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It’s 7am here in Urfa and I’m up, washed, dressed appropriately and waiting for the rest of the household to stir.  Mother in Law Dursun, Haci Amca & his wife Ide are still slumbering away on the balcony and the rest of the relies are at various stages of sleep in a long line of floor beds in the lounge. It’s like a scene from the seven dwarfs; brightly coloured and comical.

But I digress. Let’s get back to Dursun’s first flight shall we…..

We breakfast at the village, a breakfast that is interrupted by the phone ringing with well-wishers. Dursun has packed a small holdall and I tease her; telling her we have to buy her some ‘spor ayakabı’ as it’s my intention to drag her up a mountain. ‘Var’ she says with a satisfied grin on her face and next thing I know she is waving a pair of tan and white sport shoes in my face.

Saying our goodbyes, we leave the village under a bucket of water, thrown at the car for good travels by Sebiha.

Two hours later we are at the airport. Mu drops us off and reminds me not to lose his mother. It’s not the first time he has told me.

“Kym” he says “She’s never been in an airport before. She won’t know anything”

“What will you do if I lose her?” I ask him grinning

“I’ll throw you in the bin” he laughs

As we make our way through the airport, I repeatedly gesture for Dursun to go ahead of me. She refuses each time and I see she is a pretty clever cookie.  Staying just a foot behind me at all times and copying what I do; she strolls through the airport like a pro as if she has done it a thousand times before. The only time she wobbles slightly is at the escalator and I do mean wobble. I step jauntily on it, bag in hand and she jumps on behind me sensing that if she doesn’t, I will get more than a foot away from her. A startled noise emerges from her mouth at the sensation and she tips forward into my back laughing. At the bottom, I watch her calculate the distance and hop neatly off with a grin on her face.

So far so good.

There is a bus to the plane. I point to a vacant seat in the corner and tell her to sit. The man on the seat opposite stands up for me but I refuse and stand next to Dursun, holding onto the rail. Her eyes are all around now and she looks a bit worried as lots of people cram on the bus. I ask her if she is excited but her answer is no and I do wonder if she thinks this is the actual plane.

There’s a little crowd gathered around the stairs to the plane when we get there. This time I take her arm and gently push her in front of me. There’s a flash of panic in her almond eyes but she concedes and slowly makes her way up the stairs, me a foot behind her. In the cabin, faced with the normal chaos that comes with finding your seat, she turns to me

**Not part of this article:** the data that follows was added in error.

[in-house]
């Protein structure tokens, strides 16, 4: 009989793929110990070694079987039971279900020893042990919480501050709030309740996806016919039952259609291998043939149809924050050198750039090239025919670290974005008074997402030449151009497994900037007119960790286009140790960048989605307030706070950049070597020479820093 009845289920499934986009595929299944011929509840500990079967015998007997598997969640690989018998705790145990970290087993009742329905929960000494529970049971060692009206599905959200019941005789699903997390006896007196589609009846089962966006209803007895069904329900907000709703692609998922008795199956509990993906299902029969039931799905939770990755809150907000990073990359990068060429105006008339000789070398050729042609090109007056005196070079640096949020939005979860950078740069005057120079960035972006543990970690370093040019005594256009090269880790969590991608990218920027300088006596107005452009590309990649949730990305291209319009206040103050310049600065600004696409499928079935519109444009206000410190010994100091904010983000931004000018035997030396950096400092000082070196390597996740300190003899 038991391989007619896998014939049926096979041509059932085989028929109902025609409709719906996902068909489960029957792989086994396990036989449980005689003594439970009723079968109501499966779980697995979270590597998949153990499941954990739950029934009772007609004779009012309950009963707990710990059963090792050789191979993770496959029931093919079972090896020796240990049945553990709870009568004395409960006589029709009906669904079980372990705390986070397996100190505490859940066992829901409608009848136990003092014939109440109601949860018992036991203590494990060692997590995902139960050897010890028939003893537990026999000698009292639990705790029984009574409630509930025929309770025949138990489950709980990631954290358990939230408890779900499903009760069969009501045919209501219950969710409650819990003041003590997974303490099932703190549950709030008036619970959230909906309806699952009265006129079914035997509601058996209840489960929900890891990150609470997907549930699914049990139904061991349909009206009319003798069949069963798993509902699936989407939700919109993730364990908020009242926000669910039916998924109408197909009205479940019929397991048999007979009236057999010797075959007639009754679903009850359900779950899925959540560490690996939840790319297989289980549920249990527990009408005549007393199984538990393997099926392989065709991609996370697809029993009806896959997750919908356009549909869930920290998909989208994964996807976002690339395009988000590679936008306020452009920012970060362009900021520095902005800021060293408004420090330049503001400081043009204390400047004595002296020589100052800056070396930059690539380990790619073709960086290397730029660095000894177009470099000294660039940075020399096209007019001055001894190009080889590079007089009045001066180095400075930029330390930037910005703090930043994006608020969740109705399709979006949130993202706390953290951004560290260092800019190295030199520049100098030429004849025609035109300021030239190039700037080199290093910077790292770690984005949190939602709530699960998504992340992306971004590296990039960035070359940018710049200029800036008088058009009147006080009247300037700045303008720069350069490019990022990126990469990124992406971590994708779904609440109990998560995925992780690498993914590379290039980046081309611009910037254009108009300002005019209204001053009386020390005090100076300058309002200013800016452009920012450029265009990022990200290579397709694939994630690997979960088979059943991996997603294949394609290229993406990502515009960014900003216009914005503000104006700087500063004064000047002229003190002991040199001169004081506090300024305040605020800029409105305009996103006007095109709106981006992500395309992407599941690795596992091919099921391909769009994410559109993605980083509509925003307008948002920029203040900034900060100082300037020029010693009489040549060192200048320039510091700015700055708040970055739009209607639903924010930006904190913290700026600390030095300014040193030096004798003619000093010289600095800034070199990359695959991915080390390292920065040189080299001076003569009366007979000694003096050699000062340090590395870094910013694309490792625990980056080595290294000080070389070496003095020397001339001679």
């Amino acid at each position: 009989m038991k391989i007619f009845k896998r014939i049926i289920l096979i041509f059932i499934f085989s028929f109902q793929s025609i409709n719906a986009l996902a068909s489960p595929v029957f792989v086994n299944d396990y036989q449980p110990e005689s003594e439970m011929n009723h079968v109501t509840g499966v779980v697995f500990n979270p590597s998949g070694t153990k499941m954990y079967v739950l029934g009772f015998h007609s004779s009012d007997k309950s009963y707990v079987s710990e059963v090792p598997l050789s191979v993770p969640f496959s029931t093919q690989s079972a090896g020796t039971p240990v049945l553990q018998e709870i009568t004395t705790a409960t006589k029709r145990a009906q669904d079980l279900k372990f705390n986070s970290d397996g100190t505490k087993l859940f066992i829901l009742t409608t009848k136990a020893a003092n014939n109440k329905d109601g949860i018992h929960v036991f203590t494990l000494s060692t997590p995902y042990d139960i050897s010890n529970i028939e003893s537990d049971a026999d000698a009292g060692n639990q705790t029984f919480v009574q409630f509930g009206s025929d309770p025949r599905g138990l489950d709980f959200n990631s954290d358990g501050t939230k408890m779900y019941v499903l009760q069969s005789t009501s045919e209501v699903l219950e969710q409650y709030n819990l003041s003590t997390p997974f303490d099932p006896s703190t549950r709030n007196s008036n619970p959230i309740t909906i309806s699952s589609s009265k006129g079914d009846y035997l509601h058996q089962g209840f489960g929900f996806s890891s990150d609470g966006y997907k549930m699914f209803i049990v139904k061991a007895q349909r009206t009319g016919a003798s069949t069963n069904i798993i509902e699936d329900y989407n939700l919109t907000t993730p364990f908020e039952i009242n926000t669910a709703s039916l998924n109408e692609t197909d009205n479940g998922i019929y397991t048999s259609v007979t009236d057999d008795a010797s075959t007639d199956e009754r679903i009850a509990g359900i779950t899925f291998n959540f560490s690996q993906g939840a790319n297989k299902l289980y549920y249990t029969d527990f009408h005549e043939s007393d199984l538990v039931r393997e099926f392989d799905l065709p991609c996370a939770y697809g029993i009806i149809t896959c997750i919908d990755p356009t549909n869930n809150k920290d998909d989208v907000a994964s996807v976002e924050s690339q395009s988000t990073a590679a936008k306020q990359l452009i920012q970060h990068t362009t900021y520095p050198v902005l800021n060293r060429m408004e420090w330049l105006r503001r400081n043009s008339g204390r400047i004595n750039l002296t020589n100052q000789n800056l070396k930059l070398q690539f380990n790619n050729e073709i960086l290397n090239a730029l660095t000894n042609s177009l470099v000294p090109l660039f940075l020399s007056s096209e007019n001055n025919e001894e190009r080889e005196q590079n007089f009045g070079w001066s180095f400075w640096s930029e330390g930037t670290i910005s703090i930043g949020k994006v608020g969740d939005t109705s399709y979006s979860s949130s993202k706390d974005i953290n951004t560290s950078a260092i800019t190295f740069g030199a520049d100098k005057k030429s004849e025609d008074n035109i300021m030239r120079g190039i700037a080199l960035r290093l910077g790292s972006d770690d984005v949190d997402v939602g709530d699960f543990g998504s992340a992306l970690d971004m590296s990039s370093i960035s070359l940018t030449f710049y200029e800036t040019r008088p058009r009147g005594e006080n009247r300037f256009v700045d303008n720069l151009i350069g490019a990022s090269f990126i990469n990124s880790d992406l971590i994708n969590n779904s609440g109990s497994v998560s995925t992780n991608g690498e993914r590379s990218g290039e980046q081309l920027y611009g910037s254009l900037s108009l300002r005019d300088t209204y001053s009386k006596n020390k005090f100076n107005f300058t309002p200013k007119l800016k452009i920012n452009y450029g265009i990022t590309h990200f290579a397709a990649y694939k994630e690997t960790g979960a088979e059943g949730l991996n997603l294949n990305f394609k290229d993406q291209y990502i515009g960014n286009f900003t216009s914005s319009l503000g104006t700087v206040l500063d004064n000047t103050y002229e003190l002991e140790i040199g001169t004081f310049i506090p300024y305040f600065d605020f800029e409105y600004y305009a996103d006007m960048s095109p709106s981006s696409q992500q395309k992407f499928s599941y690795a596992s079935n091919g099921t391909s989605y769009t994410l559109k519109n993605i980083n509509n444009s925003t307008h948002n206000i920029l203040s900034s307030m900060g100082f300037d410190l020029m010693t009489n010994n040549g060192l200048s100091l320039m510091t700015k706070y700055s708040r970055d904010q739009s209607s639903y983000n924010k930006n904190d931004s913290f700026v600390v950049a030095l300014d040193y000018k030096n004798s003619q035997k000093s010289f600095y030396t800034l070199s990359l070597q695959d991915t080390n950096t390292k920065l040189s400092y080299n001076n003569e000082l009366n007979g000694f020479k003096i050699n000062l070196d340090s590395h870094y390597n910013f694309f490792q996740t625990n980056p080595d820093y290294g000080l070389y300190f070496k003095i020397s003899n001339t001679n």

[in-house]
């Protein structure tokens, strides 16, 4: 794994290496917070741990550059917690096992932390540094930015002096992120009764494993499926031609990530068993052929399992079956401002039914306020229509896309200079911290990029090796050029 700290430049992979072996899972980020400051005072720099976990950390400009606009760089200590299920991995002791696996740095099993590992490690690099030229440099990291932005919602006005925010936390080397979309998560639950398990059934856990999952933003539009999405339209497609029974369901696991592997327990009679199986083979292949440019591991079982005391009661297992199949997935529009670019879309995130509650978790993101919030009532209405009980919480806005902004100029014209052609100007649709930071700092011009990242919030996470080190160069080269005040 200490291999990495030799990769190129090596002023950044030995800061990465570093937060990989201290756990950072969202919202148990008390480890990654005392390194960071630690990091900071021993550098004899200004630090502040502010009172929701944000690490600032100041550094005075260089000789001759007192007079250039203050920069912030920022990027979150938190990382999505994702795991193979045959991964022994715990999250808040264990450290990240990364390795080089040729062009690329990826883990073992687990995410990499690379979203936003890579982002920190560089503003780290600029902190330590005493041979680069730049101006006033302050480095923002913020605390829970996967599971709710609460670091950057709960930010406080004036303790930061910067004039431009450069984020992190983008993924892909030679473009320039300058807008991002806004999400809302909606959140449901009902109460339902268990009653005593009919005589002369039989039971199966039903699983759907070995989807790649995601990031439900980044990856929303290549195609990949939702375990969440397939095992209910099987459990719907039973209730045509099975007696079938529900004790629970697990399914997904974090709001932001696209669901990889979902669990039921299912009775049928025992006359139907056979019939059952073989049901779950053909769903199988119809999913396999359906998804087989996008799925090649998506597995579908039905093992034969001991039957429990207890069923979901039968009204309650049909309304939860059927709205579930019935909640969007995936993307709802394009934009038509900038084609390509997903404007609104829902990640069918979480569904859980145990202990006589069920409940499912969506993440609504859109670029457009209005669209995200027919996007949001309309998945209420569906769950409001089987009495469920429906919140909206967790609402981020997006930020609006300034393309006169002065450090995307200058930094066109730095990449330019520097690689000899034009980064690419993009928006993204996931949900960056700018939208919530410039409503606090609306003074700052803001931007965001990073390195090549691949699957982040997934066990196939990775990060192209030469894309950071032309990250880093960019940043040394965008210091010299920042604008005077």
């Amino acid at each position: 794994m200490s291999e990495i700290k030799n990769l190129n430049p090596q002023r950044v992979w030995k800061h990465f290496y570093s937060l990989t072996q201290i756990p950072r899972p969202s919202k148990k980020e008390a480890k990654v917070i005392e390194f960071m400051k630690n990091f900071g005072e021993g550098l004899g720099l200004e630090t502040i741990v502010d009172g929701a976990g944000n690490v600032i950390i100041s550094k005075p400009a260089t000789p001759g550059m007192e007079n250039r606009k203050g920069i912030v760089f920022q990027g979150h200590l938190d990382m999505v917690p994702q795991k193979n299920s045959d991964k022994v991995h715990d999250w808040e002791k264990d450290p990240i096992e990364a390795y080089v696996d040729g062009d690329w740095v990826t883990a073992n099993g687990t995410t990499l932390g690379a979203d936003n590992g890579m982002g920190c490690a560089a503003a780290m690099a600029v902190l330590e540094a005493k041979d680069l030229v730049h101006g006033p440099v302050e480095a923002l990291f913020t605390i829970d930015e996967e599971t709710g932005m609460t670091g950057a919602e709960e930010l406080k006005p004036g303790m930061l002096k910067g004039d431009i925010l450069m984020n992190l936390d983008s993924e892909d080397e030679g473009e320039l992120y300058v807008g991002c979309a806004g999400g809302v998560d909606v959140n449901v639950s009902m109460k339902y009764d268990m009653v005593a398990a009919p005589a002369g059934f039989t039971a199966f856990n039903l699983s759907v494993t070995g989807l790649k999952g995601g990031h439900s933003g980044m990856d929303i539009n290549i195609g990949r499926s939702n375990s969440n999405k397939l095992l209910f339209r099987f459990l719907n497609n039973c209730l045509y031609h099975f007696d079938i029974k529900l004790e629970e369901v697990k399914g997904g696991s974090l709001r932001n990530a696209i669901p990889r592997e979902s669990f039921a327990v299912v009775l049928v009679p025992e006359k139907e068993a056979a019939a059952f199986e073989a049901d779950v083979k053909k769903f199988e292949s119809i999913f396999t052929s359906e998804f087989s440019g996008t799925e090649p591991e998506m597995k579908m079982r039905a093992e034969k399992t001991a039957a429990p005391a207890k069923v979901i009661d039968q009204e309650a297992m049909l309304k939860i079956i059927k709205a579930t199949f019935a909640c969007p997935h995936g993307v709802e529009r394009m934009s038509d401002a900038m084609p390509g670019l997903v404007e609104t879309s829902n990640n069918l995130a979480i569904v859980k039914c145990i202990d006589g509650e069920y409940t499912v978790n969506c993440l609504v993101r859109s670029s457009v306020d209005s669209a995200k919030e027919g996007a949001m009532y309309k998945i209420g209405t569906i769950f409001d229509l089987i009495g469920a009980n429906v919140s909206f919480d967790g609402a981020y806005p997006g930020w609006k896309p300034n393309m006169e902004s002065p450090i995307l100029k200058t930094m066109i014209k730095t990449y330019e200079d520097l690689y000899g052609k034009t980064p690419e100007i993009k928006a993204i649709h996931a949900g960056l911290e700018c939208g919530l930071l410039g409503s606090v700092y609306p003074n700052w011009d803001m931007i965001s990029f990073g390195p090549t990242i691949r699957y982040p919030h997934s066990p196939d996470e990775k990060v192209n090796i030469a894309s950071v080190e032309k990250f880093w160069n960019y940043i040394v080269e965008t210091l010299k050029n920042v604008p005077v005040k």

“Where is our seat?” there’s confusion on her face

I tell her its number 24, expecting her to look at the numbers but of course, she can’t read.  Instead, I just gently push her all the way to number 24. In our row of three, a young man is already sitting in the window seat. Dursun hesitates. “It’s ok” I tell her, “I’ll sit in the middle”. It’s not the done thing for her to sit next to a male stranger.

The plane approaches the runway. This is the moment of truth.

Taking my phone from my bag, I find a video of Melisa having a bath and click play as the engines start to rumble. By the time this finishes, we are flying like birds.

Dursun takes a little nap. I read the inflight magazine. The only time she stirs is when the drinks come round.

“Is it free?” she says

When I tell her no but I’m buying coffee anyway, she says she doesn’t want anything and goes back to her nap.

As we get closer to our destination, the Captain makes his announcement. Dursun opens her eyes and takes a look out of the window.

“Cok hos” she says grinning.

From the window we can see vast mountains and a large turquoise lake.

“I think it’s Hilvan” I tell her

“No” she says “you’ve been there with Murat. I’ve seen the photos”

I rattle my brains. Dursun leans into my ear and whispers “It’s Apo’s place.” I realise she means “Eski Halfeti” the birth place of Abdullah Ocalan the now imprisoned Kurdish leader. This reminds me that I have more notes to write about from a few years ago!

Waiting outside the airport for Haci Amca, Dursun turns on her phone. It soon starts ringing with villagers desperate to know how it went.

“It was easy” she tells them. “I wasn’t scared at all.”

I bet that went flying round the village!

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